While some Mexican historians-- Enrique Krauze, Yolia Tortolero, Manual Guerra de Luna and Alejandro Rosas, among others-- have written about Madero's Spiritism, it remains a "not ready for prime time subject," and I can tell you it is not easy to find a copy of the Manual espírita.
In 2000, Alejandro Rosas brought out the collected works of Madero, including his Manual espírita, but that volume of that series is now scarce. (I did find a copy in a used bookstore in Mexico City, but it took some effort.) Gustavo de Anda published an edition in the 1970s but I have yet to find a copy of that. And, as I lately learned, a very small print run sponsored by the State of Quintano Roo came out in 2000. Bottom line: until 2010, when a Mexican government website commemorating the Revolution of 1910 posted a PDF (as one of a multitude of historical documents), one had to have access to a major library or get into the archives to see it. A copy is in Mexico's Ministry of Finance, which holds the Francisco I. Madero archive; another is in the remains of his personal library in the Centro de Estudios de la Historia de Mexico CARSO in Mexico City.
Since I collect rare books, I had an eye out for the 1911 edition of the Manual espirita. Every week or so, I would (and still do) surf onto Google and the rare book dealers websites to look for it. One day, bingo, there it was-- Bhima's Manual espírita, "circa 1900." Apparently the seller did not realize that Bhima was Madero's pseudonym. The price was-- well, let's call it peanuts. So I bought it. Imagine my surprise when I opened the package to find Bhima's Manual espírita, ancient browned paper, the same exact text but slightly different design-- from the Casa Editorial Maucci of Barcelona!
It did not have a date of publication but at the bottom of the title page it said:
CASA EDITORIAL MAUCCI
Gran medalla de oro en las Exposiciones de Viena de 1903, Madred 1907, Budapest 1907, Londres 1913, París 1913, y gran premio en la de Buenos Aires 1910.
And now I learn, on this Spanish website, Grupo Espírita de la Palma, that there is an edition of Madero's Manual espírita published in Spain in 1924.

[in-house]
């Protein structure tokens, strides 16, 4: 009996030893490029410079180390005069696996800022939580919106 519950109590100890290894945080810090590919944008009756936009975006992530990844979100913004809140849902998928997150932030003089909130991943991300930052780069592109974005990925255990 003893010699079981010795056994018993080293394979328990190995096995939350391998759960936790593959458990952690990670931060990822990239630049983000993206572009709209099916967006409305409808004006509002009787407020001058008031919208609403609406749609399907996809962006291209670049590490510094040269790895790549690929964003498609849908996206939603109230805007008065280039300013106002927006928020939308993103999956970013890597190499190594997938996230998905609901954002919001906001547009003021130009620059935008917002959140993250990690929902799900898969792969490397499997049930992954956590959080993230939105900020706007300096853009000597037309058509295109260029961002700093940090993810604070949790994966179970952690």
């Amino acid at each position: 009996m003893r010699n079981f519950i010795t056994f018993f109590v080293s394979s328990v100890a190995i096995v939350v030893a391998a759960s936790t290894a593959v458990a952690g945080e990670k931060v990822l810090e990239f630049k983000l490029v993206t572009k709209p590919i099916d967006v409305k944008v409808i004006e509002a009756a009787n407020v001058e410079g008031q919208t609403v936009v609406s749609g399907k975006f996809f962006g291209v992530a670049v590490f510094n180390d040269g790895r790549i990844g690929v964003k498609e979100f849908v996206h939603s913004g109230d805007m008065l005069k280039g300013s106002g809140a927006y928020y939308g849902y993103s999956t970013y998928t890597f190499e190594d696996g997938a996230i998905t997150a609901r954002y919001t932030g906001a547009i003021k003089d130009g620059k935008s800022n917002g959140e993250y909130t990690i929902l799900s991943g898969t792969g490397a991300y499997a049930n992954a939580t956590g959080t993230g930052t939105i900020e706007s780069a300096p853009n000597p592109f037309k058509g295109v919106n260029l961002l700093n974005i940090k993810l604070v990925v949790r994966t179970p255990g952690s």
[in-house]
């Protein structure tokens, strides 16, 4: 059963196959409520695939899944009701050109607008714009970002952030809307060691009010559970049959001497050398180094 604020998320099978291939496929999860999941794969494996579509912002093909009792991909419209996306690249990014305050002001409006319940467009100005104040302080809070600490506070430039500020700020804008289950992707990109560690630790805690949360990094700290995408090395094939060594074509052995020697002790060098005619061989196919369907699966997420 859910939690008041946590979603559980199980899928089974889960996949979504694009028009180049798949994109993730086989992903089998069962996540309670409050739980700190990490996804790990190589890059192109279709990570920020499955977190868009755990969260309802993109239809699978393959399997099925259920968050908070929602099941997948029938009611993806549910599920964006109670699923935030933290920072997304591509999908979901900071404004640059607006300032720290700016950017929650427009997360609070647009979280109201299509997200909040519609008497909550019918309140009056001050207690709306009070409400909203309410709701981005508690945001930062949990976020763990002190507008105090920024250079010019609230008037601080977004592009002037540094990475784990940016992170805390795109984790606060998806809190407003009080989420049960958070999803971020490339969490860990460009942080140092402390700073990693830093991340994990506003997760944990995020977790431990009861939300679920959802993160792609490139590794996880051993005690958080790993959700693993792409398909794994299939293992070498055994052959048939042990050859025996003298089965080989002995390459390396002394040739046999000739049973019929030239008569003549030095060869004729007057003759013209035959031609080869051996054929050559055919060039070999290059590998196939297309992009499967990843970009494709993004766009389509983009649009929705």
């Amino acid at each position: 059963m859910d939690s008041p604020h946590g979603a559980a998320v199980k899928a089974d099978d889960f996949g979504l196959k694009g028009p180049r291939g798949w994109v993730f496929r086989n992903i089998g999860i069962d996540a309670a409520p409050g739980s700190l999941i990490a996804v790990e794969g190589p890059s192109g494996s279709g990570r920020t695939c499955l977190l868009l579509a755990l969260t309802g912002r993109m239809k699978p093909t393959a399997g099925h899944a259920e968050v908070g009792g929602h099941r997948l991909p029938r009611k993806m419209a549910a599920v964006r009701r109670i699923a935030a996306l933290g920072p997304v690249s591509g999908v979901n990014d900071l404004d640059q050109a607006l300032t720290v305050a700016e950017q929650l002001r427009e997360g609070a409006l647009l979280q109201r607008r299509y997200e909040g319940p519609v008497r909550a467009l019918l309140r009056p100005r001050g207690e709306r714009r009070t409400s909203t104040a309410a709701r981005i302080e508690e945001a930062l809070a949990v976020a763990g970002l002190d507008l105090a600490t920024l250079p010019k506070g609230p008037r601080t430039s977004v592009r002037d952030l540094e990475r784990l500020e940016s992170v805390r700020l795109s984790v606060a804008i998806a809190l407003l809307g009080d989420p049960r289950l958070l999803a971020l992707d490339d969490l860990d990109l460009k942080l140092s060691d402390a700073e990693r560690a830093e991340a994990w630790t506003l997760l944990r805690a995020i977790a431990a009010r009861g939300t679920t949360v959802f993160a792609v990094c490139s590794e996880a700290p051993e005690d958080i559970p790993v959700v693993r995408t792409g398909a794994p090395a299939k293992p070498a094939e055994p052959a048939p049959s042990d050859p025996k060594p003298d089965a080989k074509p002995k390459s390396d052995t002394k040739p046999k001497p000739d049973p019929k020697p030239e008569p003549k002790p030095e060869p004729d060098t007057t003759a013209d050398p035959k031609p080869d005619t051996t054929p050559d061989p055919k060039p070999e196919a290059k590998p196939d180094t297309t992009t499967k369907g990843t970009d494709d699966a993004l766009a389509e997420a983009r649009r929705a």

I suspect, given that Casa Editorial Maucci seemed to be taking medals so frequently, that the 1924 edition was not the one I bought-- I suspect that mine came out earlier, closer to 1913. But that's just a guess.
Nonetheless, whether there were one or more editions out of Barcelona, first published closer to 1913 or later, in 1924, the existence of an edition from Spain strongly suggests that Madero's Manual espírita had a wider influence on the Spiritist movement than I or any Mexican historians previously suspected.
And there may be more. I understand that Spanish translations of the French Spiritist books (and perhaps also the Manual espírita itself?), played a key role in bringing Spiritism to the Philippines. It certainly will be interesting to see what turns up.
>Watch a 3 minute video about another very rare book, the 1907 translation of Leon Denis' Después de la muerte by Ignacio Mariscal, then Mexico's Foreign Minister, which was sponsored by Francisco I. Madero and his father.
>For more about my book, Metaphysical Odyssey into the Mexican Revolution: Francisco I. Madero and His Secret Book, Spiritist Manual, I invite you to visit the webpage. It is now available in both Kindle and paperback.
>The Spanish edition, Odisea metafísica hacia la Revolución Mexicana, which includes a reprint of the original Manual espírita,
will be available soon.Is now available.
> More blog posts about this book-- and other information for researchers